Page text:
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Flight Performance of the Inflatable Reentry Vehicle Experiment 3 10 th International Planetary Probe Workshop June 21, 2013 Robert Dillman 1, John DiNonno.

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Presentation on theme: "Flight Performance of the Inflatable Reentry Vehicle Experiment 3 10 th International Planetary Probe Workshop June 21, 2013 Robert Dillman 1, John DiNonno."— Presentation transcript:

1 Flight Performance of the Inflatable Reentry Vehicle Experiment 3 10 th International Planetary Probe Workshop June 21, 2013 Robert Dillman 1, John DiNonno 1, Richard Bodkin 1, Valerie Gsell 2, Nathanael Miller 1, Aaron Olds 3, and Walt Bruce 1 1: NASA Langley Research Center, Hampton, VA 2: NASA Wallops Flight Facility, Wallops Island, VA 3: Analytical Mechanics Associates, Hampton, VA

2 Separate RV & Nose Cone From Brant & Transition 90s, 148km Yo-Yo De-Spin, 80s Brant Burnout, 56.9s Brant Ignition, 23.0s Taurus Separation 21.0s Taurus Burnout, 18.5s Taurus Ignition, 15.0s Talos Burnout, 6.4s Spin Motor Ignition, 0.9s Leaves Rail, 0.5s Talos Ignition, 0s Launch on Black Brant-XI from WFF 940lb payload, El 84deg, Az 155deg Atmospheric Interface, 25Pa (664s, 85km) RV Peak Heat Rate 14.4W/cm2 678s, 50km, Mach 7 (peak Mach 9.8) RV splashdown at 30m/s 1194s (447km downrange) Eject Nose Cone 102s, 176km Apogee 364s, 469km RV Peak Dynamic Pressure 6.0KPa 683s, 40km, 20.2g’s Reentry Experiment Complete at Mach < 0.7 (707s, 28km) Coast… Actuate CG offset system 628s, 127km (1s duration) Start Aeroshell Inflation 436s, 448km (86s to 52KPa [7.5psi]) (186s to 138KPa [20psi]) ACS Reorientation 587s, 260km (40s duration) NIACS damps rates 91s (10s duration) LOS by land radar & TM 910s, 10.5km Vent NIACS and Inflation System Gas Bonus CG Offset Maneuvers Recovery Attempt - Unsuccessful IRVE-3 Mission Events 6/21/2013IPPW-102

3 Mission Objectives (Results) IRVE-3, 7/23/12 1)Demonstrate reentry survivability of an inflatable with flight relevant heating. (Saw peak heat flux 14.4W/cm2, peak deceleration 20.2G’s.) 2)Demonstrate the effectiveness of a movable CG on the flight L/D of an inflatable. (Reentered with L/D=.17, lift up. Shifted to lift down after reentry; inflatable essentially acted as a rigid body.) IRVE-II, 8/17/09 1)Flight demonstration of inflation and reentry survivability. (Inflation system held pressure in RV. RV stable in hyper/super/trans/subsonic flight.) 2)Assess thermal and drag performance of an inflatable RV. (Worked as planned.) 3)Collect flight data for comparison with analysis & design. (Worked as planned.) IRVE (a.k.a. IRVE-I), 9/6/07 Same objectives that were re-used on IRVE-II. Launch vehicle failed to release payload. (IRVE-II build-to-print re-flight) Demonstrated could pack and deploy inflatable structure, flexible TPS with negligible damage to the materials. 6/21/2013IPPW-103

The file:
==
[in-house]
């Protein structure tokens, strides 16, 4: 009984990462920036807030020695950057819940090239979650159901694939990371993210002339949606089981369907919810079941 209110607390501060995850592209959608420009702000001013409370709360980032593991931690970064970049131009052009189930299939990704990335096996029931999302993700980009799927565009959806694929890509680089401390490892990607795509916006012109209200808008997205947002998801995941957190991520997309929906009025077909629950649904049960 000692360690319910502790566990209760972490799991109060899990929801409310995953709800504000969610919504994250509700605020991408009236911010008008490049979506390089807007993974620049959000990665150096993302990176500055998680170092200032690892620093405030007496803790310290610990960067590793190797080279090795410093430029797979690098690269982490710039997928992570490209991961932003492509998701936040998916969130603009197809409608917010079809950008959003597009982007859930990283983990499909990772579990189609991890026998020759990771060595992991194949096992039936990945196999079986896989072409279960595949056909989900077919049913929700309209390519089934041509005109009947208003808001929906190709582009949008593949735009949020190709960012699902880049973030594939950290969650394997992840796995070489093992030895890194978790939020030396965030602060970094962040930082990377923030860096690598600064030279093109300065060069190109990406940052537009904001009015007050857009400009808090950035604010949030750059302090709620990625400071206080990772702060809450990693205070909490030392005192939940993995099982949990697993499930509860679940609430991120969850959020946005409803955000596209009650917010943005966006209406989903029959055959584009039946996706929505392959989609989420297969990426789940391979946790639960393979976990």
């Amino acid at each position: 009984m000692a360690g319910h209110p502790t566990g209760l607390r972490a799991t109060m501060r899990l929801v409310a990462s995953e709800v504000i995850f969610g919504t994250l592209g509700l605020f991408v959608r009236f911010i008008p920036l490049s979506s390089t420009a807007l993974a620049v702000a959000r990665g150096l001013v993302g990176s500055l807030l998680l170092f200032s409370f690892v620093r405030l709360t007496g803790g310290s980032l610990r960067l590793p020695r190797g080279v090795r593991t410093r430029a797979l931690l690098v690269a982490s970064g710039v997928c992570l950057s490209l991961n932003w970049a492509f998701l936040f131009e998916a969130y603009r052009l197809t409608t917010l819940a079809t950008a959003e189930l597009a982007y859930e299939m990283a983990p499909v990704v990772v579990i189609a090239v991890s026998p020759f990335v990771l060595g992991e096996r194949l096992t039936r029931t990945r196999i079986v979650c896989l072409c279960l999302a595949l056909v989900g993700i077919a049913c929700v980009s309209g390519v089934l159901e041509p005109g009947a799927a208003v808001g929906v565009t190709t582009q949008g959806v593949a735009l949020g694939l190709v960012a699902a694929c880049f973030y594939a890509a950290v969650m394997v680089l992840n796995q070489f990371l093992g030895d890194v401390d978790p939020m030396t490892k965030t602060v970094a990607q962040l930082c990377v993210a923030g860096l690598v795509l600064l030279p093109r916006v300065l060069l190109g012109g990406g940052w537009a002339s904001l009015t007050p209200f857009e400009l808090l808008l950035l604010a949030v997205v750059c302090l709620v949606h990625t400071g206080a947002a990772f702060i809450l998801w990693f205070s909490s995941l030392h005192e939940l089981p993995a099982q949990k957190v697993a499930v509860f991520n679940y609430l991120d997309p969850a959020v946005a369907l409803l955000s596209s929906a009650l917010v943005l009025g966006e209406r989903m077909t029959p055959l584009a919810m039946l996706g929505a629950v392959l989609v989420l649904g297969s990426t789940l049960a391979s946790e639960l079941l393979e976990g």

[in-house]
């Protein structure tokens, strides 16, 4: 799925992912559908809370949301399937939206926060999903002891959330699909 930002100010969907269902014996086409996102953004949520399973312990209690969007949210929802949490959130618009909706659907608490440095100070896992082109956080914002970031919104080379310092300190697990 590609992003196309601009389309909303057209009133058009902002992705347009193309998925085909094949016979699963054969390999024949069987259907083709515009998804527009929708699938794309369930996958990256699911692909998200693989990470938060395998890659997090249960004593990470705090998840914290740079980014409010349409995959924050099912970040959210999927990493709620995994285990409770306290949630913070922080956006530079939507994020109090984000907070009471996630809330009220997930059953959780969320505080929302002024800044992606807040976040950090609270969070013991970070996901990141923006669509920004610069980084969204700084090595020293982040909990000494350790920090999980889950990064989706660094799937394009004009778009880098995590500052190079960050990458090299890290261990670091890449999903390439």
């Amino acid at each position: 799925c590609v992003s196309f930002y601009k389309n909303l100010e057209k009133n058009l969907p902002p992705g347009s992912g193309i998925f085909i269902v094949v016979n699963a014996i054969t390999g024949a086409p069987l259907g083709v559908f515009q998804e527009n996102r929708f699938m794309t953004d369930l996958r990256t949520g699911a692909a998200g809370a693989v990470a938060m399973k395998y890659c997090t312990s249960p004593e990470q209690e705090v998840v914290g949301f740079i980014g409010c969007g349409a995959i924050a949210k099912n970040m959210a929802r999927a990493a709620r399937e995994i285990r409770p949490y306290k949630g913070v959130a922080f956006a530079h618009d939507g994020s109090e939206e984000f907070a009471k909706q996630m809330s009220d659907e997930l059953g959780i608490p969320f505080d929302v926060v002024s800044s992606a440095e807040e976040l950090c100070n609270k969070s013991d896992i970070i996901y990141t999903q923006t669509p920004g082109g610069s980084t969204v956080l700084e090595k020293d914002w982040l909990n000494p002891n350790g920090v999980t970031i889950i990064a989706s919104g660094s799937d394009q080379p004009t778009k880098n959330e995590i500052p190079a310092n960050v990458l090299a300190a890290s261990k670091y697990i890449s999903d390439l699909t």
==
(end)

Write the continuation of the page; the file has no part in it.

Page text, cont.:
4 IRVE-3 Reentry Vehicle 3m [118”] diam inflatable aeroshell with flexible TPS on forward surface Centerbody houses inflation system, CG offset mechanism, telemetry module, power system (batteries), ACS, cameras Inflatable aeroshell packs to 18.5” diam inside nose cone for launch Restraint cover holds aeroshell packed for launch; pyrotechnic release Inflation system fills aeroshell from 3000psi Nitrogen tank Attitude control system uses cold Argon thrusters to reorient for entry CG Offset mechanism allows evaluation of inflatable aeroshell L/D RV entry mass 281kg 6/21/2013IPPW-104 Stowed (18.5”) 22” diam 18.5” diam Inflation System CG Offset System TM & Power ACS Cameras Deployed (3m [118”] diam) Inflatable Flexible TPS T1 T2 T3 T4 T5 T6 T7 Structure Nextel Kapton/Kevlar Aeroheating and Dynamic Pressure TPS Layup Pyrogel

5 IRVE-II upgrades to IRVE-3 Same: stacked torus structure, 3m diameter, 60° cone angle Total redesign of inflatable structure (ILC  HDT/Airborne); more robust (3.5  20 psi); lower leak rate Upgraded TPS: – IRVE-II was demo of inflation & viability, negligible heating, no TPS insulation – IRVE-3 upgraded to a flight-relevant layup, Nextel over Pyrogel Replaced Teflon nose with TPS-covered aluminum one – Nose instrumentation was not folded during packing, more sensors viable – Sharpened nose radius, to raise stagnation heat flux on TPS Increased instrumentation: Added 5 heat flux gauges & pressure ports centered on stag pt; added IMU & GPS; more thermocouples; 4 cameras for 360° view Improved inflation system: Used metering valve that closed when inflatable was full, instead of dumping gas overboard through pressure relief valves Larger sounding rocket produced higher apogee (218  469km) More hardware in larger centerbody (10.75  22in), with same diameter aeroshell, raised ballistic coefficient 12.5  26.9kg/m 2, raised heat flux 2.2  14.4W/cm 2, G’s 8.5  20.2 6/21/2013IPPW-105 